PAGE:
March 5, 2003

background current study
BackgroundCurrent Study
  • PWBs tested so far are production boards
    • Procured before components were installed
    • Full FAA conformity required
    • Test results are suitable for certification data
  • FAA Technical Center has conducted parallel tests to corroborate results
  • FAA Seattle Aircraft Certification Office is involved in process planning

March 5, 2003

plan develop process for certification by similarity
Plan – Develop Process for Certification by Similarity
  • Testing of every PWB part number does not add value if similarity data can be demonstrated
  • Showing compliance by board material similarity is a significant need for PWBs
    • PWBs are in constant redesign
    • Most PWB redesign does not change materials
      • Software updates
      • Re-locating electronic components and microcircuits
    • Baseline testing of PWB and continuous process control of components provides assurance

March 5, 2003

plan objectives
Plan - Objectives
  • Classify and test PWBs according to IPC 4101 “slash sheet” classifications
    • Use “slash sheet”, a specification for laminates made of a particular reinforcing fiber and a particular resin system, e.g., “/24” refers to an E-glass reinforcing fiber and FR epoxy resin
    • Develop baseline flammability certification data for PWBs by reinforcing fiber and resin type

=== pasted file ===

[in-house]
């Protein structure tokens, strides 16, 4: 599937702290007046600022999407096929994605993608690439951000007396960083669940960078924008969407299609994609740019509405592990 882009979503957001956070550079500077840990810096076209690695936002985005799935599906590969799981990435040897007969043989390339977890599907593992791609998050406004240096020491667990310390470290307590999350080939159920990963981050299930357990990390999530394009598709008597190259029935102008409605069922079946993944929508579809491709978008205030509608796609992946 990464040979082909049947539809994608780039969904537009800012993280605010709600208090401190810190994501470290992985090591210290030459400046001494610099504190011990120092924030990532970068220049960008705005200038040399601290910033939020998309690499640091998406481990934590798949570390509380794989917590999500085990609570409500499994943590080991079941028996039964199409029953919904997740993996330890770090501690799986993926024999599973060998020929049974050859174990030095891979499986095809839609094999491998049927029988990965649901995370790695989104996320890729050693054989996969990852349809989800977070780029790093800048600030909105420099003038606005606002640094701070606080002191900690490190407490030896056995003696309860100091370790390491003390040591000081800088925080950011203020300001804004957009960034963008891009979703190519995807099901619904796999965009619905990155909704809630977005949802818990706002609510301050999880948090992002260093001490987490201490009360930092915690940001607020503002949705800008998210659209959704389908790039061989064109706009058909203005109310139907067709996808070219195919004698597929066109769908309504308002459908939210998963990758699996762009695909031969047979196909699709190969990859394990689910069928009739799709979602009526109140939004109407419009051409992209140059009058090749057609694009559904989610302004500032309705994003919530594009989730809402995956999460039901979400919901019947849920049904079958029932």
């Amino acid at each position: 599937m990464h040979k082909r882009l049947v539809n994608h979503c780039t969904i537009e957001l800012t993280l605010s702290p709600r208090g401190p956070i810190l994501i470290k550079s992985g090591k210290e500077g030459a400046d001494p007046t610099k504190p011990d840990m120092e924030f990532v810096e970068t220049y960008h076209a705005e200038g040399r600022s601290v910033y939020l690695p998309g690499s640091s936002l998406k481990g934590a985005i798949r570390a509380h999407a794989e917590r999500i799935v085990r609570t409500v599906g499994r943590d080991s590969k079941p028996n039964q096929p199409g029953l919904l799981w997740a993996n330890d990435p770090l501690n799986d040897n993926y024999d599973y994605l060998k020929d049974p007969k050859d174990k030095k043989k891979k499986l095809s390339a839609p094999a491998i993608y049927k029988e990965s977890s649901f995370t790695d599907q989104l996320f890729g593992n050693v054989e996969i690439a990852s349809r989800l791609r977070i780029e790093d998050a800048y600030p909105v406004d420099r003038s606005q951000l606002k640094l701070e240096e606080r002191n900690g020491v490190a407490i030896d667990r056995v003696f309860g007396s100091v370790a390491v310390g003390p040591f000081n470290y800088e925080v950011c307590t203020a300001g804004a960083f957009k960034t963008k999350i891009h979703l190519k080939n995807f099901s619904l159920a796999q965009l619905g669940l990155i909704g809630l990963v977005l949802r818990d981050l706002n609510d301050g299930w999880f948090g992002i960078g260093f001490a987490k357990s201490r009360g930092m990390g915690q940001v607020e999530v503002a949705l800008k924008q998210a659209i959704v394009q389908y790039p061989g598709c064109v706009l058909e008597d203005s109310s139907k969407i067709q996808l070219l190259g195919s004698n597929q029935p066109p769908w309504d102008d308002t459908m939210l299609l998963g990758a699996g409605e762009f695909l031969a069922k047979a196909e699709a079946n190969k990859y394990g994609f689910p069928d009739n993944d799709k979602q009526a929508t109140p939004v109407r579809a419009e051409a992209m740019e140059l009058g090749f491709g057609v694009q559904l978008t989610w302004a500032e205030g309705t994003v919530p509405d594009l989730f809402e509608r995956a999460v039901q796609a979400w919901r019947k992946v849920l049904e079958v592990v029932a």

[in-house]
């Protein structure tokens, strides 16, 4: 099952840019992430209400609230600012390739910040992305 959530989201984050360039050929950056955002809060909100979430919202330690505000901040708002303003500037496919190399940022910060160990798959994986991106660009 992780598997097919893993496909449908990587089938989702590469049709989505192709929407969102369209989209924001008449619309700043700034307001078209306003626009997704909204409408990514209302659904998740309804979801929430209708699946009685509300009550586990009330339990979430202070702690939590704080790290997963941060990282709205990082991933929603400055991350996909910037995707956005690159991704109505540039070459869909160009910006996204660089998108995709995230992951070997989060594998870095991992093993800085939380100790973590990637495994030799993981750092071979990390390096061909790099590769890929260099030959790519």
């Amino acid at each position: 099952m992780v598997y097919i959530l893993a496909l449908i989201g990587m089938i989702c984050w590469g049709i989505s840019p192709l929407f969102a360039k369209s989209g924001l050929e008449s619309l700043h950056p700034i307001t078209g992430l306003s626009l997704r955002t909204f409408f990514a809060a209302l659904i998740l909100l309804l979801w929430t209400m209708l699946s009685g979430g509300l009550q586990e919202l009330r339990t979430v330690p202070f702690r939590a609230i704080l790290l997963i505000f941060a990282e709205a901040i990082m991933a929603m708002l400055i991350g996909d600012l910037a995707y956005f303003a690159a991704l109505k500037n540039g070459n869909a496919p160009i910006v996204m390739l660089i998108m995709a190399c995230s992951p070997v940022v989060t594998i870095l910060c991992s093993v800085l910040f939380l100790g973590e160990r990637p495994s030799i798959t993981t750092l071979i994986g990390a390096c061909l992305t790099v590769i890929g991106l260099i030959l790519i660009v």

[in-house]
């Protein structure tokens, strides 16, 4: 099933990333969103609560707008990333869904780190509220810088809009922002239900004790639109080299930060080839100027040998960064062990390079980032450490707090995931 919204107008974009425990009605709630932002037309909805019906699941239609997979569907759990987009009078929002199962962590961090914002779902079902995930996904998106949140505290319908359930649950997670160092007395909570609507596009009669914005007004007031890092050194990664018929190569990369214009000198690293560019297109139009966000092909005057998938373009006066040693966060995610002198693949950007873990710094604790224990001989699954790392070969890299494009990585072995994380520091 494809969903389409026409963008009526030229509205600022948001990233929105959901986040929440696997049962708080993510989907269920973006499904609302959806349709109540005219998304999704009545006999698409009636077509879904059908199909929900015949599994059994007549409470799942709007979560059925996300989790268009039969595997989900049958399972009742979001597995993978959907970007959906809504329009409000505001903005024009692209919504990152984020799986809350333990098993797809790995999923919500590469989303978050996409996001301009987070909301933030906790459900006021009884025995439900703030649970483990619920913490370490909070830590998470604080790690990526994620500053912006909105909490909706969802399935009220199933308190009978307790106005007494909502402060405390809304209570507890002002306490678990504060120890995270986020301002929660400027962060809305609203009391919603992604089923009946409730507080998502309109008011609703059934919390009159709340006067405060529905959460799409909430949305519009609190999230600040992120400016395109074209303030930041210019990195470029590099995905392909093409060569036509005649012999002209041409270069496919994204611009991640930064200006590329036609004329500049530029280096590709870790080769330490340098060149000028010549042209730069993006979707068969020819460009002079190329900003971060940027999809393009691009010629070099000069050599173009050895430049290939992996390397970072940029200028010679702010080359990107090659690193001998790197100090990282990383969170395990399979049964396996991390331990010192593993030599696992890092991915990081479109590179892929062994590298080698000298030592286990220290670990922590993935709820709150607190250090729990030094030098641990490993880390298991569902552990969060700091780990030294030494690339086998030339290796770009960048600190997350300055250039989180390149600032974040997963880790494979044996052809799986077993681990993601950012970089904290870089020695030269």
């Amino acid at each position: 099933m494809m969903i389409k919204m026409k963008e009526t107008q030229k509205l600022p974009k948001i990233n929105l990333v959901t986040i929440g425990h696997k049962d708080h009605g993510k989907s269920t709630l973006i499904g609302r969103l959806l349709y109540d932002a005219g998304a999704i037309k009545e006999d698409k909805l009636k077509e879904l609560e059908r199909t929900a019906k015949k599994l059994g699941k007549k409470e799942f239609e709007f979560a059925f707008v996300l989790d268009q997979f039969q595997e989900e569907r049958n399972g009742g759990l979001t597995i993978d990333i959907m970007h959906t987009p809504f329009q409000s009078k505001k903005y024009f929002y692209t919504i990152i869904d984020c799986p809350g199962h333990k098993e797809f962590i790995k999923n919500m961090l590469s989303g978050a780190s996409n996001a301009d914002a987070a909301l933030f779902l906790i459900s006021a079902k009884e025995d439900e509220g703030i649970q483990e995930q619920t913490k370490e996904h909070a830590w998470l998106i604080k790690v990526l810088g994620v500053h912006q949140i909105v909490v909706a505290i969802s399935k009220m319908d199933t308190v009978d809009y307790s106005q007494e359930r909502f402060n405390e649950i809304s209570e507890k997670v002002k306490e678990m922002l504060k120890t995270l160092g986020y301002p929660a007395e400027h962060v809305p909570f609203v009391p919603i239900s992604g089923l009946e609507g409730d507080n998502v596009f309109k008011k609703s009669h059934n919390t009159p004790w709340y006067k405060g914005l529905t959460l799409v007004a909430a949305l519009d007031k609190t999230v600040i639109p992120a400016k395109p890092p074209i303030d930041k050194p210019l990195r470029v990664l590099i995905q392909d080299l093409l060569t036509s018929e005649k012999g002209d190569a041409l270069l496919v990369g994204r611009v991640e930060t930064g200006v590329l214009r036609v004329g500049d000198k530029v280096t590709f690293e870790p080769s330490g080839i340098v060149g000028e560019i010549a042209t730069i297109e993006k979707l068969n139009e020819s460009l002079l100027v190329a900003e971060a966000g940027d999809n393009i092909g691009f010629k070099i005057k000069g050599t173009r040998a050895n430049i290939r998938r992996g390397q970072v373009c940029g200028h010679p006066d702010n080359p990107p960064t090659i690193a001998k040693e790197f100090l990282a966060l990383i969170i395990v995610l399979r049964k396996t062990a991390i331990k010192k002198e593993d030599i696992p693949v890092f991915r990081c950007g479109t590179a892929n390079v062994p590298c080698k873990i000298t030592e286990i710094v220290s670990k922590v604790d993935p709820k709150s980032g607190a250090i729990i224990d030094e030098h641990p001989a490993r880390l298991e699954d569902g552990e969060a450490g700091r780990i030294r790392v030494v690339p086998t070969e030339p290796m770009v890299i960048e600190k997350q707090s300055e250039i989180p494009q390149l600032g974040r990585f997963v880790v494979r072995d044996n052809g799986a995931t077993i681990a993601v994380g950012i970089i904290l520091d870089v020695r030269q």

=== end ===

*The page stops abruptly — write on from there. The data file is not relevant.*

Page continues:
• Validate a certification process using similarity of reinforcing fiber and resin type baseline data and industry standard specifications

March 5, 2003

plan objectives1
Plan - Objectives

Flammability test and report

PWB design

12-sec vertical flammability test

Flammabilitycertification established?

NO

PWB Laminates registered & tested per IPC 4101 flam* Reqmts.

?

NO

YES

Similarity

established

to documented

test

results

?

Conformalcoating registered & tested perUL 94-V0

?

YES

NO

YES

* IPC 4101 paragraph 2.10.3.1 and tested per method IPC-TM-650

March 5, 2003

current activity
Current Activity
  • Test matrix basis
    • Test PWBs from several manufactures
    • Test three PWB thicknesses from each slash sheet type
    • Test PWBs with and without conformal coating
      • Three predominant conformal coatings

March 5, 2003

longer range activity
Longer Range Activity
  • 13 IPC-4101 resin systems commonly used